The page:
NPR: The Trials and Triumphs of National Public Radio

By Vos, Tim P. | Journalism History, Fall 2005 | Go to article overview

NPR: The Trials and Triumphs of National Public Radio


Vos, Tim P., Journalism History


McCauley, Michael P. NPR: The Trials and Triumphs of National Public Radio. New York: Columbia University Press, 2005. 216 pp. $29.50.

Until the 1970s the history of American radio news was largely the story of commercial broadcast journalism. That changed when National Public Radio went on the air with its signature program, "All Things Considered," in 1971. How a small, fractious, and underfunded movement such as public broadcasting could rise to challenge enormous, entrenched commercial interests, such as CBS, requires historical explanation. Michael P. McCauley sets out to describe the rise and fall and rise again of NPR news and also to offer explanations for how such an unlikely set of events occured.

The stated purpose of the book is to "understand why NPR holds such powerful appeal for certain listeners." If readers take this to mean the book will focus on the network's listeners and their bond to NPR news programs, they may be confused by how the book unfolds. At times the book is explaining NPR's unique organizational culture, at other times it is explaining the network's distinctive "civilized voice," and sometimes it is explaining the role of audience research in targeting NPR's core audience. Although these explanations are clearly related to one another, the book does not always make the relationships clear. The book is best when read as a story, filled with the drama of NPR's nearly aborted birth and near financial collapse.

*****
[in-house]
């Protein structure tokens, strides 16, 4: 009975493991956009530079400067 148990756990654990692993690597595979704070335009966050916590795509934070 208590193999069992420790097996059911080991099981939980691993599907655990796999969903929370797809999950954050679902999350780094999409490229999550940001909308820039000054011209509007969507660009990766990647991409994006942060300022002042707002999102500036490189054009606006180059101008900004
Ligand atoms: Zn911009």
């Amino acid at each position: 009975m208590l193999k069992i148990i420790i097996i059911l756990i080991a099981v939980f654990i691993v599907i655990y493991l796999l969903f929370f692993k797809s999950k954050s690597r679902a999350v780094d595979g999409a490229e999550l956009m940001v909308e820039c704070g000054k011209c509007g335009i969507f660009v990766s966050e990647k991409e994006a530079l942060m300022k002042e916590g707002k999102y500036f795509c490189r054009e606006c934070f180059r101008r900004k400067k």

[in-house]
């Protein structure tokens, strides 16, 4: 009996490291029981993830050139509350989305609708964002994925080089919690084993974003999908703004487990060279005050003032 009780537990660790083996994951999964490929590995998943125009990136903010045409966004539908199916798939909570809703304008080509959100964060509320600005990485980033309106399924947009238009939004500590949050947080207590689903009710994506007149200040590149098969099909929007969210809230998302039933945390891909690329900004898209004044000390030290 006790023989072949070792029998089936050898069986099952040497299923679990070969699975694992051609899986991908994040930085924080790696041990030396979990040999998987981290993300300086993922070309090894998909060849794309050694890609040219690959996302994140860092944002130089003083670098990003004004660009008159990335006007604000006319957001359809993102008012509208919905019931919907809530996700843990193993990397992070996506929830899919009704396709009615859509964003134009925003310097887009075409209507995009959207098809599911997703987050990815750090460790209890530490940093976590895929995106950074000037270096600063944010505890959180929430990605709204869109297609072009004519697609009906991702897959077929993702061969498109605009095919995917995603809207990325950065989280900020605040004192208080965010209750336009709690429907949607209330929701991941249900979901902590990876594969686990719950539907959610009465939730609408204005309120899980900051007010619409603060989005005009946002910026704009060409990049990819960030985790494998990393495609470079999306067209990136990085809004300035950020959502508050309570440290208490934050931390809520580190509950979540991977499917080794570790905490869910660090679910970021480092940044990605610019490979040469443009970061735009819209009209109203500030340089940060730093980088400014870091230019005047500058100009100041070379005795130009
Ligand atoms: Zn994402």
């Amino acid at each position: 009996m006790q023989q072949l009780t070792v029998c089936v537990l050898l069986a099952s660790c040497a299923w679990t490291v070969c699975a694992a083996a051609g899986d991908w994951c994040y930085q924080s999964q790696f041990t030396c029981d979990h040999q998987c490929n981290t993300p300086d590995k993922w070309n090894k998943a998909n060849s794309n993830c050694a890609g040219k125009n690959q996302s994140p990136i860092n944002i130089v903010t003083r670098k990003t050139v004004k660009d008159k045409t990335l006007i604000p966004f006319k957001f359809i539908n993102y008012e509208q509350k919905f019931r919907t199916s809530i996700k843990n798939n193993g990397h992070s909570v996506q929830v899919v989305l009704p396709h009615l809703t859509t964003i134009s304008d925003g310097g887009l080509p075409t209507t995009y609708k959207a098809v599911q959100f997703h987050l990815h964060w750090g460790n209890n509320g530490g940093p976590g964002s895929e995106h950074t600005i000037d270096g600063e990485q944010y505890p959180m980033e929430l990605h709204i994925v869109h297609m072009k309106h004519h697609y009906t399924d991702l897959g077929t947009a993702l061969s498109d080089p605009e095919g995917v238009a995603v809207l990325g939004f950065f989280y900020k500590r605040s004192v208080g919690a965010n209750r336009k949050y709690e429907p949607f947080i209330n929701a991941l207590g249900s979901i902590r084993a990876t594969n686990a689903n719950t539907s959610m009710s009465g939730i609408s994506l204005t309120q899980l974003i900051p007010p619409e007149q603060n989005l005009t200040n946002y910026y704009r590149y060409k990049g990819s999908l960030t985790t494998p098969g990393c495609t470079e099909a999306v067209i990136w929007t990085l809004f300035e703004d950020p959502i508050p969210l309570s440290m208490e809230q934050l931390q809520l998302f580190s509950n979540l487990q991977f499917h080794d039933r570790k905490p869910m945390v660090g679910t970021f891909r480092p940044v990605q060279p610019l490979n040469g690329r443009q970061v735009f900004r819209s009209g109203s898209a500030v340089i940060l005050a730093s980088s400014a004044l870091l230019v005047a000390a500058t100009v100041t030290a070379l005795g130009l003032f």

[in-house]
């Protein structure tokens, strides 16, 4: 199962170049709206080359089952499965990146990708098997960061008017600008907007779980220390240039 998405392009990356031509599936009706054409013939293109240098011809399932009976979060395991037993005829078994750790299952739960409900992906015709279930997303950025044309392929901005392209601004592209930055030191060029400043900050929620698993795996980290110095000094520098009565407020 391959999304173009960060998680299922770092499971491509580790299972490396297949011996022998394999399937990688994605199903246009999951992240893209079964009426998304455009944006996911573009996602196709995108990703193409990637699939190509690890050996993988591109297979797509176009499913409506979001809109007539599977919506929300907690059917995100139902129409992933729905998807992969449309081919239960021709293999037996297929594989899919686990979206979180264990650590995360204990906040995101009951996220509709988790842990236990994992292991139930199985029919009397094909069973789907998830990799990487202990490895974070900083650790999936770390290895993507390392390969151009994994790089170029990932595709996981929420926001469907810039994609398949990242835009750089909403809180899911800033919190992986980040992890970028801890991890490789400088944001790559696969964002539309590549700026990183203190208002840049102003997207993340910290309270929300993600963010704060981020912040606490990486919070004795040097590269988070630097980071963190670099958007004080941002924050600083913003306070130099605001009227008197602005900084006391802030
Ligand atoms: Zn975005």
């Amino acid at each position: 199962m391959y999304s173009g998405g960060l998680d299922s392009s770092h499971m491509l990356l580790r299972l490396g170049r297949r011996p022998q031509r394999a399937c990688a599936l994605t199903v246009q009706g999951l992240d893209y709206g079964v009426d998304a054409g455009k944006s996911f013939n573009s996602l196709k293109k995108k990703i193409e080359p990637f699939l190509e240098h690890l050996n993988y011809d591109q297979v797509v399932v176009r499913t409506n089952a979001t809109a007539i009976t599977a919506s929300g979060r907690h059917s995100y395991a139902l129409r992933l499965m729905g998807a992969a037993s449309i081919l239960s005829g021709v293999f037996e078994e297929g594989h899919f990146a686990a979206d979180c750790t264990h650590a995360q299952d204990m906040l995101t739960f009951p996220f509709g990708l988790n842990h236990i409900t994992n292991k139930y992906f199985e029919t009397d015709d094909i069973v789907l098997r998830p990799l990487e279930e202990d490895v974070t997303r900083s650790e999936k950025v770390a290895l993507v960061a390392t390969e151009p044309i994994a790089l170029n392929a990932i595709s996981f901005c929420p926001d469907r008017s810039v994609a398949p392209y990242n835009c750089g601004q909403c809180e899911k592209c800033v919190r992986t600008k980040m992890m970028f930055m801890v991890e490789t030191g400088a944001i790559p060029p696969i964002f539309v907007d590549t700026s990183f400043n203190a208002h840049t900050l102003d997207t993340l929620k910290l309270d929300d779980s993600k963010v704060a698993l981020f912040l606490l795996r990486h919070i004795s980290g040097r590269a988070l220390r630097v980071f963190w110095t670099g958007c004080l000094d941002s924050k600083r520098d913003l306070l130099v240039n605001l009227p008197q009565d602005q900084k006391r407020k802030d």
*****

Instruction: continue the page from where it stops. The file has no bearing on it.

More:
McCauley, who has worked in public radio and has taught electronic media management, among other broadcasting and journalism courses, at the University of Maine, portrays the abiding angst of NPR workers: their frustrations with management, their struggles with NPR's purpose, and their endearing commitment to do more with less. The overarching narrative, however, focuses on the management and mismanagement of NPR, exploring the achievements and failures of NPR's presidents and programmers.

Perhaps the study's chief achievement is its impressive contribution to the oral history of NPR. McCaulcy began collecting oral histories in 1995, documenting the recollections of NPR's principal powers. …

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